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The Senate is expected to vote on the massive, more than $1 trillion coronavirus stimulus package by Monday, but lawmakers on Capitol Hill and Trump administration officials are still negotiating provisions.
Fox News has learned that some of the text from phase three of the coronavirus economic relief package could emerge late Saturday, but not the legislation in its entirety. Sources told Fox News that text of the legislation could continue to drift out on Sunday, even beyond the slated afternoon vote.
Senate Majority Leader Mitch McConnell, R-Ky., adjourned the Senate Saturday afternoon until Sunday, when he plans to hold a cloture vote. McConnell hoped that vote would take place Sunday afternoon around 3:00 p.m. ET.
The vote is procedural and would advance the “shell” of the legislation, giving McConnell time to update the bill text until the final vote on the stimulus package, which could take place as early as Monday.
White House Economic Adviser Larry Kudlow said that the stimulus package would total between $1.3 and $1.4 trillion before leverage from the Federal Reserve for loan guarantees.
“We’re about $1.3 to $1.4 trillion programmatically, not including the leverage from the Fed,” Kudlow said Saturday. “We will generate some loan guarantee facilities from the Fed.”
Kudlow explained that those loan guarantees are capitalized in the Exchange Stabilization Fund which is owned and run by the Treasury Department.
“We’ll probably seek additional authorization for that,” Kudlow said, without providing a concrete figure. “It’s not a controversial point, but it’s something that both sides agree on because it’s going to help out some distressed areas…airplanes are one of them.”
Negotiations between Senate Republicans and Democrats and members of the White House economic team continued through the day Saturday.
Senators met in breakout groups in the morning, and held policy lunches throughout the afternoon to meet the new McConnell-imposed 5:00 p.m. ET deadline.
Fox News has learned that senators have had trouble reaching a deal--largely due to back-and-forth between Republican and Democrat-proposed provisions.
"Democrats generally have been pushing things," Sen. Chuck Grassley, R-Iowa. "We've had several sorts of interim recesses here, where they throw something out and we talk about it, or they have to go back and talk to their people."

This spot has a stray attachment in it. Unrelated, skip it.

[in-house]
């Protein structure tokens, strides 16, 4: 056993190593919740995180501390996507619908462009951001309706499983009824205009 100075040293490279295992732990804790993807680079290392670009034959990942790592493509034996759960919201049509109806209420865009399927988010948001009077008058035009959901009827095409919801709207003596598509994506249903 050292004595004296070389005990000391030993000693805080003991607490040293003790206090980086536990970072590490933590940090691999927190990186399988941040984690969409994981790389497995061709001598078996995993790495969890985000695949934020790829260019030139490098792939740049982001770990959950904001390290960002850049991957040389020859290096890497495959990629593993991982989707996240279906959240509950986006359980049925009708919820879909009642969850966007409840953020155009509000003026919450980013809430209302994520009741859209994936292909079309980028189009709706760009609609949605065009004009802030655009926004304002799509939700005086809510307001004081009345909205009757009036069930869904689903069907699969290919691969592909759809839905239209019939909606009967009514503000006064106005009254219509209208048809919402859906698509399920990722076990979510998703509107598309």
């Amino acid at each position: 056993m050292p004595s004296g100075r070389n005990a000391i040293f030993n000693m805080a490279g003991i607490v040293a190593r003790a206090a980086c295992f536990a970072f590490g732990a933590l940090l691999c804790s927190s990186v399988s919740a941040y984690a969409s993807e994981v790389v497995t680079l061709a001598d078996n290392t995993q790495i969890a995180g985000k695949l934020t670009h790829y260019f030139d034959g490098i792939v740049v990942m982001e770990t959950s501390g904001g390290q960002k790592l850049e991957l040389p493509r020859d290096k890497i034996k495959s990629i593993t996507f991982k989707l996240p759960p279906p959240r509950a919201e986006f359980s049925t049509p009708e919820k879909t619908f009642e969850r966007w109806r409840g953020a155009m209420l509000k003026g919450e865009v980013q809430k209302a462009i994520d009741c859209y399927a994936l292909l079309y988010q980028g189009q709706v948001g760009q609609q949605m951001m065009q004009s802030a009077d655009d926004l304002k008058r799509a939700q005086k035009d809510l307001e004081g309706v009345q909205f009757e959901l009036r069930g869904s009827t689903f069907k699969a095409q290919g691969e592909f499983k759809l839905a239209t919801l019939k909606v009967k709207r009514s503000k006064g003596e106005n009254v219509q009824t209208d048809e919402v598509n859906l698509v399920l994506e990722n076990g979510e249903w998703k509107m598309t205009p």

Senate Minority Leader Chuck Schumer, D-N.Y., said Saturday that he had a “very good, very detailed” call with Treasury Secretary Steven Mnuchin Saturday morning.
“We are making very good progress,” Schumer said Saturday.
Schumer said Saturday there are still a number of priorities they have that they are continuing to fight for, including providing "a massive infusion of resources to our hospitals, our medical facilities, and our other public health infrastructure.” Schumer also said that the package needs to "put workers first.”
"That means a dramatic expansion and reform of unemployment insurance; we need unemployment insurance on steroids," he said. "Some are calling it 'employment insurance.' It must be easier to access. It must cover many more Americans during this crisis, including Americans who have non-traditional employment. And it must provide more generous benefits. Workers who are laid off should receive a paycheck equal to what they were receiving while employed. Workers must be protected whether they work for businesses small, medium or large.”
Schumer and some top Senate Democrats have also proposed including additional $200 per month of Social Security benefits for recipients, as well as to suspend all student loan payments throughout the entirety of the national emergency.
President Trump, on Friday, announced that he would suspend all federal student loan payments, penalty and interest free, for “at least the next 60 days.”